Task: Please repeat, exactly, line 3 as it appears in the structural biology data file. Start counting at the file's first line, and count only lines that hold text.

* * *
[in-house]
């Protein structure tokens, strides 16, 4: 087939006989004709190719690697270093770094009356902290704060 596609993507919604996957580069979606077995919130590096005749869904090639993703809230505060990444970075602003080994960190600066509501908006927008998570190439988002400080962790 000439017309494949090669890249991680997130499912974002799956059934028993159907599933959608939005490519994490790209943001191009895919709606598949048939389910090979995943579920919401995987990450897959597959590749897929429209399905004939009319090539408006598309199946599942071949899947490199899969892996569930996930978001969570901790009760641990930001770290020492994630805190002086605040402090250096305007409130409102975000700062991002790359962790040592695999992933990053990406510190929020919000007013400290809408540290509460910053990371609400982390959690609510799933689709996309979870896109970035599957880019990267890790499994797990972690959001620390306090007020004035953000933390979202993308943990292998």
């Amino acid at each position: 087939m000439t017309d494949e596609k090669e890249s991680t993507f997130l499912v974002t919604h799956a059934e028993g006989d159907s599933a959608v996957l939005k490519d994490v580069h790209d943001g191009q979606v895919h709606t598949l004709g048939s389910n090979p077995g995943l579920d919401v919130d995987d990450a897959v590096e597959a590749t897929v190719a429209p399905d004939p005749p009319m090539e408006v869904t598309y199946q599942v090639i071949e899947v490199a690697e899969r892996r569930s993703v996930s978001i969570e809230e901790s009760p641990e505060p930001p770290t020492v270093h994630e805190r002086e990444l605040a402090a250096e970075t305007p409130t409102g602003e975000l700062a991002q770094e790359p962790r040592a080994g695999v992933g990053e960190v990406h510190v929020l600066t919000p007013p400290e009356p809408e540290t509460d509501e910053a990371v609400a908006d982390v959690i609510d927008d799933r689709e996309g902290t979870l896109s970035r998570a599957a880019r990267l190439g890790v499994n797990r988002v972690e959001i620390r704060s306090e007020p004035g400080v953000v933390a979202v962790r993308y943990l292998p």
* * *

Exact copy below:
């Amino acid at each position: 087939m000439t017309d494949e596609k090669e890249s991680t993507f997130l499912v974002t919604h799956a059934e028993g006989d159907s599933a959608v996957l939005k490519d994490v580069h790209d943001g191009q979606v895919h709606t598949l004709g048939s389910n090979p077995g995943l579920d919401v919130d995987d990450a897959v590096e597959a590749t897929v190719a429209p399905d004939p005749p009319m090539e408006v869904t598309y199946q599942v090639i071949e899947v490199a690697e899969r892996r569930s993703v996930s978001i969570e809230e901790s009760p641990e505060p930001p770290t020492v270093h994630e805190r002086e990444l605040a402090a250096e970075t305007p409130t409102g602003e975000l700062a991002q770094e790359p962790r040592a080994g695999v992933g990053e960190v990406h510190v929020l600066t919000p007013p400290e009356p809408e540290t509460d509501e910053a990371v609400a908006d982390v959690i609510d927008d799933r689709e996309g902290t979870l896109s970035r998570a599957a880019r990267l190439g890790v499994n797990r988002v972690e959001i620390r704060s306090e007020p004035g400080v953000v933390a979202v962790r993308y943990l292998p």